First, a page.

Quote from knotizer12
I guess I can agree somewhat regarding MAs and consents but isn't that why you have the witness in the room when the patient and the physician sign? To actually witness that everything is explained?
You are only confirming that the patient signed the consent. Do I ask if they have any questions and if the procedure was explained? Yes. Have they signed it while not in my presence? Yes. Which is when I ask "Is this your signature allowing us to ..." It is not uncommon for the explanation with the surgeon to occur in an inpatient unit but for the consent not to be witnessed until the patient is in the preop area. Even if it is witnessed, I still have the patient verify that it is their signature on the consent.
From OR Manager:
"Q: Do nurses witness the signature only or give their signature to
verify patients' understanding? (Nurses never seem to get this
Balfour: At a minimum, nurses or other care providers witnessing the signature
should be confident the patient himself or herself is signing the consent,
and the patient is competent to sign. The nurse should make sure the patient
is not impaired by medications in agreeing to the procedure. Competency can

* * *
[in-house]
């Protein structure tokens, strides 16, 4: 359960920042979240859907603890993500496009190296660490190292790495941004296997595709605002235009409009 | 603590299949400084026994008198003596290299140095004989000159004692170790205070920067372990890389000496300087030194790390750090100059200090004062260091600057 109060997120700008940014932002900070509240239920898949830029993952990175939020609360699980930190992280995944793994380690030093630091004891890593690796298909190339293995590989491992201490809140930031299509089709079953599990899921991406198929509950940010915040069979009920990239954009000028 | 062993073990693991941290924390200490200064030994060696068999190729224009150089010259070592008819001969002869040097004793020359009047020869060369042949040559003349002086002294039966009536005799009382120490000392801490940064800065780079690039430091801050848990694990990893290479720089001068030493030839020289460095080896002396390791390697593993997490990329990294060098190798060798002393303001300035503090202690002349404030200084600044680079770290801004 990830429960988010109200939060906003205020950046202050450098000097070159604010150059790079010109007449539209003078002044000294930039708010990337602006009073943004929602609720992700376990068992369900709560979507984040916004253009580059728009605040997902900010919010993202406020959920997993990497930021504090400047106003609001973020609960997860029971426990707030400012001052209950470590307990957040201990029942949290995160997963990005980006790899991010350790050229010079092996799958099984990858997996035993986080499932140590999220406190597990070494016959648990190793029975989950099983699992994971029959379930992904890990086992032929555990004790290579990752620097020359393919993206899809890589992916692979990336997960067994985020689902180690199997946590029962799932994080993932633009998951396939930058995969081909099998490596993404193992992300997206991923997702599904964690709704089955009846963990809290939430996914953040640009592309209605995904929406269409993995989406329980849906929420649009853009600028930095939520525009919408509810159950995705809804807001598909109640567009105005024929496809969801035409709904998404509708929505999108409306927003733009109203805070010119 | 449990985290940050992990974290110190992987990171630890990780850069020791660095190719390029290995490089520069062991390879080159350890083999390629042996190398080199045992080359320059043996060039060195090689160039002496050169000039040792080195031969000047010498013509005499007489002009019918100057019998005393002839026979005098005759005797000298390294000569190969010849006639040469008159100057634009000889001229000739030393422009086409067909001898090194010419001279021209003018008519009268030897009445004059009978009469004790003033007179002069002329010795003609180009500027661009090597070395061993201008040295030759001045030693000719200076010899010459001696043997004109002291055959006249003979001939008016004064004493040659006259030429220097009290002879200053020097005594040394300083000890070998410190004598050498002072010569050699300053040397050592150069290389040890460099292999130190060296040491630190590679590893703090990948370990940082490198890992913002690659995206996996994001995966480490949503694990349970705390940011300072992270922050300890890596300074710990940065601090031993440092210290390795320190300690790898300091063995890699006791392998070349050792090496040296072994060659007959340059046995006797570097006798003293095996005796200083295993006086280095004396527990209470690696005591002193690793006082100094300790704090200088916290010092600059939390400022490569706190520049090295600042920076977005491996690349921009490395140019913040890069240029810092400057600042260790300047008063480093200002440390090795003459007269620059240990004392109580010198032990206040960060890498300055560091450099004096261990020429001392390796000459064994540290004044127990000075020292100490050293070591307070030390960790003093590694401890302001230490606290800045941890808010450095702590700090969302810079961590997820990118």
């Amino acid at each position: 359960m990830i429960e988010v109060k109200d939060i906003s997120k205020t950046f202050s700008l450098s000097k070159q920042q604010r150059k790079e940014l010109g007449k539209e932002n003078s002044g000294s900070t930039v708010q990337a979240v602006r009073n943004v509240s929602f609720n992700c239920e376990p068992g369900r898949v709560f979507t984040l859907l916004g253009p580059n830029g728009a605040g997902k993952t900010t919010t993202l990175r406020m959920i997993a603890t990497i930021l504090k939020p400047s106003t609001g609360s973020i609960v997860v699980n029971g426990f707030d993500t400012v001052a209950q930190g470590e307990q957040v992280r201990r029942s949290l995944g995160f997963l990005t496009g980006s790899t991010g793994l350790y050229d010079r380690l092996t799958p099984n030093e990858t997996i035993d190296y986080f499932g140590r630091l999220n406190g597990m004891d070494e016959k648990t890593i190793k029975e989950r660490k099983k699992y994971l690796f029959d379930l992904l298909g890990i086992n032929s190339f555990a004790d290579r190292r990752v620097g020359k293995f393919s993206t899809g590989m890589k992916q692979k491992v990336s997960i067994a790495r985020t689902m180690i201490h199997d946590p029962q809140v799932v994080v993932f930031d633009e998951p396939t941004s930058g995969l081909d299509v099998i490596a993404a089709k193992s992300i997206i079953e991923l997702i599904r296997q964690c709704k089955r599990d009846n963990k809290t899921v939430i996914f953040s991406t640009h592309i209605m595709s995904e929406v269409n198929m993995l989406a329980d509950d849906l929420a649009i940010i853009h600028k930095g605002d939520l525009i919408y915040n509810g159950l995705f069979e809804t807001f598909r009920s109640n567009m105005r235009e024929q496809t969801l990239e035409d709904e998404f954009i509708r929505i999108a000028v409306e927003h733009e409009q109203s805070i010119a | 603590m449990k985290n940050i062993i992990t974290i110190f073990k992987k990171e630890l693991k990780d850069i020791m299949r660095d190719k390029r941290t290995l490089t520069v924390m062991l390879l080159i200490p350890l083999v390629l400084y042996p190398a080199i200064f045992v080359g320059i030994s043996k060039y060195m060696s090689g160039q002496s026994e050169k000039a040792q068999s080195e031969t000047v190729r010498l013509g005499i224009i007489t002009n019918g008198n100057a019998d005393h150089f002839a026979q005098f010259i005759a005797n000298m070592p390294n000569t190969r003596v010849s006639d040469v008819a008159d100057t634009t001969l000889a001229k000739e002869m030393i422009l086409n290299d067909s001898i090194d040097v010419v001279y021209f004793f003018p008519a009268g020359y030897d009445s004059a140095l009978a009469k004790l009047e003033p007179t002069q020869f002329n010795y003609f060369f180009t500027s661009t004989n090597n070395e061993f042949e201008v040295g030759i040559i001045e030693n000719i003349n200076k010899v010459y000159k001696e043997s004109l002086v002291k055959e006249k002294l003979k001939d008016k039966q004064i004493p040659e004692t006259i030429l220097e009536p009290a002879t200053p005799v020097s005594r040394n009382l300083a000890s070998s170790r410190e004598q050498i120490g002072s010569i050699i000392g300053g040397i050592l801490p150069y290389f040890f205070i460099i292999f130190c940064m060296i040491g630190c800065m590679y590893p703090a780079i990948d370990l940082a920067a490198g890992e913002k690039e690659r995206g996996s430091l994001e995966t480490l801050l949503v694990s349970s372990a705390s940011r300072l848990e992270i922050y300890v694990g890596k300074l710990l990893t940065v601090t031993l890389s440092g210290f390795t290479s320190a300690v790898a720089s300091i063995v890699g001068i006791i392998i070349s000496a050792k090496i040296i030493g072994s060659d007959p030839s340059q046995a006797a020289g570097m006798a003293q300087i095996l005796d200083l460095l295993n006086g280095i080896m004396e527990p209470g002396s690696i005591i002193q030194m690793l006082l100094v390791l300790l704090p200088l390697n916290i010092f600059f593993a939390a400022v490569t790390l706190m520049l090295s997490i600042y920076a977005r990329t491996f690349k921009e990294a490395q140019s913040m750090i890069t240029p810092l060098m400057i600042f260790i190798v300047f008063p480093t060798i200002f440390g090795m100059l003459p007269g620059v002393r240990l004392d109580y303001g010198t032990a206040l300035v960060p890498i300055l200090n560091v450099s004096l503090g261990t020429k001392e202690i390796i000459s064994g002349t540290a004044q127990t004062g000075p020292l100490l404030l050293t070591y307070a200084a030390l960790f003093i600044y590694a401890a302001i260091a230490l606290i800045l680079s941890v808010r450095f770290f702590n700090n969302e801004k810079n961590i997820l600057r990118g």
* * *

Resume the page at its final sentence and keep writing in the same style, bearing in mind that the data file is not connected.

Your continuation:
also relate to age; for example, the nurse should ensure minor patients' consents
are signed by the responsible parent(s) or guardian.
While the responsibility for informing the patient and obtaining consent
rests with the physician, witnessing the patient's signature on the consent is
the optimum time to ensure the patient has had all questions answered about
the procedure. While the nurse may not be, the doctor is required to verify the
patient's understanding and consent. (Sometimes doctors don't get this right.)
The nurse asking, "Has the doctor answered all of your questions about the
procedure?" is a good step. If not, the consent process is not complete, and the
doctor should be sought out before the surgery to get the questions answered.
Nurses should be careful, though, not to offer advice about the risk/benefit calculations;
such calculations and advice should be left to the doctors.
The contemporaneous signature of a witness serves 2 purposes. First, it
impresses upon the patient the importance of the document the patient is signing.
Second, it documents a part of the informed consent process, namely the
patient's agreement to undergo the procedure. The facility benefits from the
nurse assuring the patient's comprehension. The nurse is not required to verify
the patient's comprehension of and consent to the procedure to protect his
or her own liability, but the nurse's doing so helps to protect the facility from
liability, both by assuring that the patient has consented and continuing good
open communication with the patient."